CSS Specificity | Definition, Syntax, Examples | Specificity Rules and Hierarchy of CSS Specificity

In this tutorial, beginners and experienced CSS learners can find the complete guide on Specificity in CSS. Just take a look at the below available direct links and have a quick reference on CSS Specificity.

What is Specificity in CSS?

CSS Specificity is the set of rules applied to CSS selectors in order to determine which style is applied to an element. The more specific a CSS style is, the higher the point value it accrues, and the likelier it is to be present on the element’s style.


<p class="container">Roger</p>

In CSS, we can specify like:

.container {
  color: yellow;

also, we can target the paragraph tags like:

p {
  color: red;

By understanding how styles are applied, we can ensure the styles we want to display are being rendered.

CSS can quickly become unruly when we don’t stop to think about architecture for our style sheets, and instead throw a ton of CSS selectors around without thinking about specificity.

By making the most of CSS Specificity, we ensure that our code is organized, and our selectors won’t conflict with one another.

Also Read:

Specificity Rules

Inline CSS>Internal CSS>External CSS

  • CSS style implemented by referencing outside stylesheet that has the lowest precedence and is overridden by Internal and inline CSS.
  • Internal CSS is overridden by inline CSS.
  • Inline CSS has the highest priority and overrides all other selectors.


    <link rel="stylesheet" type="text/css" href="external.css">
    <style type="text/css">
        h1 {
            background-color: red;
            color: white;
        h2 {
            color: blue;
        Internal CSS overrides external CSS
    <h2 style="color: green;">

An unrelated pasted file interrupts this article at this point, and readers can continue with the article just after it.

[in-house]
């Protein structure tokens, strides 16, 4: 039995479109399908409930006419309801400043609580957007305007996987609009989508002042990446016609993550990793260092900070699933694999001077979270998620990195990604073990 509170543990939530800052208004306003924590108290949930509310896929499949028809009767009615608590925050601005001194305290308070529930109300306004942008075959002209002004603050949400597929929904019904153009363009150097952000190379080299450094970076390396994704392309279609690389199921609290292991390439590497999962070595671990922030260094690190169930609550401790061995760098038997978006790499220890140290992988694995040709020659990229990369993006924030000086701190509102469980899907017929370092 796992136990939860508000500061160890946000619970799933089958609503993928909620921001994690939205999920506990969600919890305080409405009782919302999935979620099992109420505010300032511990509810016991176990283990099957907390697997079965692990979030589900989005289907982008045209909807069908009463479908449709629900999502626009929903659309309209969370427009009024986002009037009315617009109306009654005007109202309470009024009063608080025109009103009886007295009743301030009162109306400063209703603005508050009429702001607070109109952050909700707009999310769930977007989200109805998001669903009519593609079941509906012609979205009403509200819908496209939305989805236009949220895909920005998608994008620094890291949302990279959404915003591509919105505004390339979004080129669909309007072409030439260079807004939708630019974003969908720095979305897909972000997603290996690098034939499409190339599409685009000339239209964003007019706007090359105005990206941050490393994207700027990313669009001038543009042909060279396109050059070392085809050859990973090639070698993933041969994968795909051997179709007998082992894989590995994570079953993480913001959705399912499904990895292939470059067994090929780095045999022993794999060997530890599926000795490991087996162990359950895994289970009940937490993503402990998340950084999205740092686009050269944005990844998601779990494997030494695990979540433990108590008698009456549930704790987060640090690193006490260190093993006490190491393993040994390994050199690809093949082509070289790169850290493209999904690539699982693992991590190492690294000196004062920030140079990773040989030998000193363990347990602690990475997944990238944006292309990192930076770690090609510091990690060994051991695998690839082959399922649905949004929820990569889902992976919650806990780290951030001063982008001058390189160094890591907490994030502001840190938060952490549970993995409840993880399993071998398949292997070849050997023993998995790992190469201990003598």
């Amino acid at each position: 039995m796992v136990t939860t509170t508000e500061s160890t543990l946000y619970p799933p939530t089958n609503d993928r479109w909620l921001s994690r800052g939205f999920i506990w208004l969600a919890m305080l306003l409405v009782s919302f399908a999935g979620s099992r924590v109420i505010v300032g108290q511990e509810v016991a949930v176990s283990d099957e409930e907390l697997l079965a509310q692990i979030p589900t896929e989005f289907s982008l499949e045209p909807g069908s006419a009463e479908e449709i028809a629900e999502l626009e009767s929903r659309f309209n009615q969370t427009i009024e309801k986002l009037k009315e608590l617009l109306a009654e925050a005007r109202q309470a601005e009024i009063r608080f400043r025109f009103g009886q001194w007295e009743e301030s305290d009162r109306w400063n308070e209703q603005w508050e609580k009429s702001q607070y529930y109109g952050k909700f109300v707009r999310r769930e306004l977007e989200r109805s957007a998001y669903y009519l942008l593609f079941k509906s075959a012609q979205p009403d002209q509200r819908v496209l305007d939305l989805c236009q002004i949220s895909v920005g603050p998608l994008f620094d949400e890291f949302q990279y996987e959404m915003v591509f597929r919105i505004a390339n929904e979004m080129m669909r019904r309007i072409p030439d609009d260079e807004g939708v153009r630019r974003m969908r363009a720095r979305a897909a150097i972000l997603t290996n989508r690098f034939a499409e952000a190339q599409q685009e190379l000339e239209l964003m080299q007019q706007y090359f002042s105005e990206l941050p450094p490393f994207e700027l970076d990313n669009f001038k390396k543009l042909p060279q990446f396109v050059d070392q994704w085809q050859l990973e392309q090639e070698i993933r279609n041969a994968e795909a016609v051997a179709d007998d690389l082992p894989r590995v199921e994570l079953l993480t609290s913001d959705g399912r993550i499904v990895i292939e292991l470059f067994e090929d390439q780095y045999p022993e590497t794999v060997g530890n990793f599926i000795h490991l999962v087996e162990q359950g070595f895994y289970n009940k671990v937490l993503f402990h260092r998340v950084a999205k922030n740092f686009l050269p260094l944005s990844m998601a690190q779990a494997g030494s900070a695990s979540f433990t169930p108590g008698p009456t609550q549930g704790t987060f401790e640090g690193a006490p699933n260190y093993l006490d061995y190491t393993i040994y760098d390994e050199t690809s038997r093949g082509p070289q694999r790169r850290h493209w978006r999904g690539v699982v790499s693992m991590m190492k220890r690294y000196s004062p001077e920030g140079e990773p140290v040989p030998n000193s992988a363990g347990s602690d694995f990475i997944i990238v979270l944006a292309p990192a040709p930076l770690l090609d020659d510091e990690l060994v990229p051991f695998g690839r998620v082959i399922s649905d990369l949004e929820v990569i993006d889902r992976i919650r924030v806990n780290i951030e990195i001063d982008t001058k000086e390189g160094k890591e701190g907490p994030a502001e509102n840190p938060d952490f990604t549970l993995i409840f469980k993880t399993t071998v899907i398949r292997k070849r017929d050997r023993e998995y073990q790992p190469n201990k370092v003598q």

Inline CSS overrides internal CSS


css specificity rules example

Hierarchy of CSS Specificity

Every element selector has a position in the Hierarchy of specificity in CSS. The following four categories determine the specificity level of a selector:

  • An inline style is connected directly to the element to be styled. Example: <h1 style=”color: #ffffff;”>.
  • IDs – An ID is a unique identifier for the page elements, like #navbar.
  • Classes, attributes and pseudo-classes – This category contains .classes, [attributes] and pseudo-classes like :hover, :focus etc.
  • Elements and pseudo-elements – This category consists of element names and pseudo-elements, for instance: h1, div, :before and :after.

How to Calculate Specificity?

Remember the process of calculating specificity by having a glance at the below point.

Begin at 0, add 1000 for style attribute, add 100 for each ID, add 10 for each attribute, class, or pseudo-class, add 1 for each element name or pseudo-element.

Examine these three code fragments:

A: h1
B: #content h1
C: <div id="content"><h1 style="color: #ffffff">Heading</h1></div>

Then, the result will produce like this:

The specificity of A is 1 (one element)
The specificity of B is 101 (one ID reference and one element)
The specificity of C is 1000 (inline styling)

As 1 < 101 < 1000, the third rule (C) has a greater level of specificity, and hence it will be implemented.

How Does it Work?

By following the three buckets of CSS specificity, you can learn at a high level of knowledge on how it falls under:

1. Type Selectors & Pseudo-Element

type pseudo

For Example:

p {
} /* 0 0 0 1 */
span {
} /* 0 0 0 1 */
p span {
} /* 0 0 0 2 */
p > span {
} /* 0 0 0 2 */
div p > span {
} /* 0 0 0 3 */

2. Class Selectors, attribute selectors, and pseudo-class selectors

class pseudo class attribute


.name {
} /* 0 0 1 0 */
.users .name {
} /* 0 0 2 0 */
[href$='.pdf'] {
} /* 0 0 1 0 */
:hover {
} /* 0 0 1 0 */

3. ID selectors

id selector


#name {
} /* 0 1 0 0 */
.user #name {
} /* 0 1 1 0 */
#name span {
} /* 0 1 0 1 */

Also, there is in-line styling which doesn’t use any CSS rather specify the style in-line with the HTML.


<p style="color: red">Test</p> /* 1 0 0 0 */

!important Rule

There is another property !important that doesn’t follow any specificity rather it is applied overriding all the CSS properties and specificities.

p {
  font-size: 20px !important;

Tips on CSS Specificity

  • The universal selector (*) has no specificity value (0,0,0,0)
  • Pseudo-elements (e.g. :first-line) get 0,0,0,1 unlike their psuedo-class brethren which get 0,0,1,0
  • There’s a highly debatable topic related to using !importantas it overrides all the CSS values. It is also a good practice not to use any id selectors but class selectors.
  • The pseudo-class : not() adds no specificity by itself, only what’s inside its parentheses.